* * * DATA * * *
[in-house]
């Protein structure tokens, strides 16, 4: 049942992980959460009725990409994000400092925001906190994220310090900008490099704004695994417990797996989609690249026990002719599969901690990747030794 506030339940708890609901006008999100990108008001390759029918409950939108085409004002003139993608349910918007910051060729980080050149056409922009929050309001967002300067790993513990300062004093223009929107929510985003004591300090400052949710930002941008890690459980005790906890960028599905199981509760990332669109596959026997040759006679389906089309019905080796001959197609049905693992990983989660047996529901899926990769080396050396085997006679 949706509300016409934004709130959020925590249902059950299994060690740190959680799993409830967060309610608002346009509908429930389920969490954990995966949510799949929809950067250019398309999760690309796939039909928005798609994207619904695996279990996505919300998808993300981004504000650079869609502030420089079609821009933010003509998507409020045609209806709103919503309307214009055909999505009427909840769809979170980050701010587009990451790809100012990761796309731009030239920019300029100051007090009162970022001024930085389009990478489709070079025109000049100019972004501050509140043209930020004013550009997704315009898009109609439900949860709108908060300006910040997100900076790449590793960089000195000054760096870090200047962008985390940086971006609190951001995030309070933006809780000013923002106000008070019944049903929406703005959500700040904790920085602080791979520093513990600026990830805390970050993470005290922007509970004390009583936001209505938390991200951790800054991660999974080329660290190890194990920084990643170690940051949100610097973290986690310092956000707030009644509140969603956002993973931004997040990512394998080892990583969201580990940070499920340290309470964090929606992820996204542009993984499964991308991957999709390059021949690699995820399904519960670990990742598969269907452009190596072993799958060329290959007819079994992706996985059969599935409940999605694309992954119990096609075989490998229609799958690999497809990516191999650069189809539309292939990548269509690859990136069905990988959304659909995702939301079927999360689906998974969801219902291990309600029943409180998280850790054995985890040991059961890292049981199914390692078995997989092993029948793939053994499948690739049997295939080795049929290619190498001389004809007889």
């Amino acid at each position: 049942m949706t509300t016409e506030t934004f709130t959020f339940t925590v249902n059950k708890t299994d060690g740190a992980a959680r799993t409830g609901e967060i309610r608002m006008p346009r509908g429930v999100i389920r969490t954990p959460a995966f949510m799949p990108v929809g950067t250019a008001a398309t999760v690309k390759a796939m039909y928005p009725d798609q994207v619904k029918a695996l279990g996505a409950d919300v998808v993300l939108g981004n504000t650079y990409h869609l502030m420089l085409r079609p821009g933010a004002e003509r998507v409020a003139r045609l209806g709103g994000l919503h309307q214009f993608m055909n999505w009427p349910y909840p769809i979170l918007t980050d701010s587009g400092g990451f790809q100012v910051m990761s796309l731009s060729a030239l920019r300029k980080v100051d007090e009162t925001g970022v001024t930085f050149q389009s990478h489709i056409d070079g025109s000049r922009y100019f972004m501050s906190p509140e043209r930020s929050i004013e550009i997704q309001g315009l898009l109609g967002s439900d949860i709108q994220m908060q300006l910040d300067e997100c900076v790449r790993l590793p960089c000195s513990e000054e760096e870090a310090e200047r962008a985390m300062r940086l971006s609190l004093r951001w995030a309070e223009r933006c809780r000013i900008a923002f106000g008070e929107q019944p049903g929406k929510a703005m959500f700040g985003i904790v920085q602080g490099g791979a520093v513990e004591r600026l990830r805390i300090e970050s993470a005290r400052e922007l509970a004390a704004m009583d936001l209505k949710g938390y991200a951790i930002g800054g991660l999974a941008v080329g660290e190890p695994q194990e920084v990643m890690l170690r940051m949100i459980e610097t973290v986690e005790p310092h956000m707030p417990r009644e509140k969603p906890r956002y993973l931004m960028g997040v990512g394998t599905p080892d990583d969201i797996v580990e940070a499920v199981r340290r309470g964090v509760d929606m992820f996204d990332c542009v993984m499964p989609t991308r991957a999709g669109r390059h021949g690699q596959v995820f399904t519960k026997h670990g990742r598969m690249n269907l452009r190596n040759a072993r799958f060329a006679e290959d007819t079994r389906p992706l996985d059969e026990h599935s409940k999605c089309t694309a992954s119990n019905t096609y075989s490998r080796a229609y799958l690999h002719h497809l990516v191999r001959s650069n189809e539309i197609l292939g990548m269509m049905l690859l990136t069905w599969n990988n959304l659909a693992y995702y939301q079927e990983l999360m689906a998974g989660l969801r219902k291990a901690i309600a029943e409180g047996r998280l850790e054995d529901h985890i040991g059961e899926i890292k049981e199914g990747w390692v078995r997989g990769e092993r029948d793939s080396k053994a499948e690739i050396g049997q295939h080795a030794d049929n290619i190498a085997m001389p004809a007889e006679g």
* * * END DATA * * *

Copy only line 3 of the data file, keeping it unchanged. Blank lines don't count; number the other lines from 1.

């Amino acid at each position: 049942m949706t509300t016409e506030t934004f709130t959020f339940t925590v249902n059950k708890t299994d060690g740190a992980a959680r799993t409830g609901e967060i309610r608002m006008p346009r509908g429930v999100i389920r969490t954990p959460a995966f949510m799949p990108v929809g950067t250019a008001a398309t999760v690309k390759a796939m039909y928005p009725d798609q994207v619904k029918a695996l279990g996505a409950d919300v998808v993300l939108g981004n504000t650079y990409h869609l502030m420089l085409r079609p821009g933010a004002e003509r998507v409020a003139r045609l209806g709103g994000l919503h309307q214009f993608m055909n999505w009427p349910y909840p769809i979170l918007t980050d701010s587009g400092g990451f790809q100012v910051m990761s796309l731009s060729a030239l920019r300029k980080v100051d007090e009162t925001g970022v001024t930085f050149q389009s990478h489709i056409d070079g025109s000049r922009y100019f972004m501050s906190p509140e043209r930020s929050i004013e550009i997704q309001g315009l898009l109609g967002s439900d949860i709108q994220m908060q300006l910040d300067e997100c900076v790449r790993l590793p960089c000195s513990e000054e760096e870090a310090e200047r962008a985390m300062r940086l971006s609190l004093r951001w995030a309070e223009r933006c809780r000013i900008a923002f106000g008070e929107q019944p049903g929406k929510a703005m959500f700040g985003i904790v920085q602080g490099g791979a520093v513990e004591r600026l990830r805390i300090e970050s993470a005290r400052e922007l509970a004390a704004m009583d936001l209505k949710g938390y991200a951790i930002g800054g991660l999974a941008v080329g660290e190890p695994q194990e920084v990643m890690l170690r940051m949100i459980e610097t973290v986690e005790p310092h956000m707030p417990r009644e509140k969603p906890r956002y993973l931004m960028g997040v990512g394998t599905p080892d990583d969201i797996v580990e940070a499920v199981r340290r309470g964090v509760d929606m992820f996204d990332c542009v993984m499964p989609t991308r991957a999709g669109r390059h021949g690699q596959v995820f399904t519960k026997h670990g990742r598969m690249n269907l452009r190596n040759a072993r799958f060329a006679e290959d007819t079994r389906p992706l996985d059969e026990h599935s409940k999605c089309t694309a992954s119990n019905t096609y075989s490998r080796a229609y799958l690999h002719h497809l990516v191999r001959s650069n189809e539309i197609l292939g990548m269509m049905l690859l990136t069905w599969n990988n959304l659909a693992y995702y939301q079927e990983l999360m689906a998974g989660l969801r219902k291990a901690i309600a029943e409180g047996r998280l850790e054995d529901h985890i040991g059961e899926i890292k049981e199914g990747w390692v078995r997989g990769e092993r029948d793939s080396k053994a499948e690739i050396g049997q295939h080795a030794d049929n290619i190498a085997m001389p004809a007889e006679g």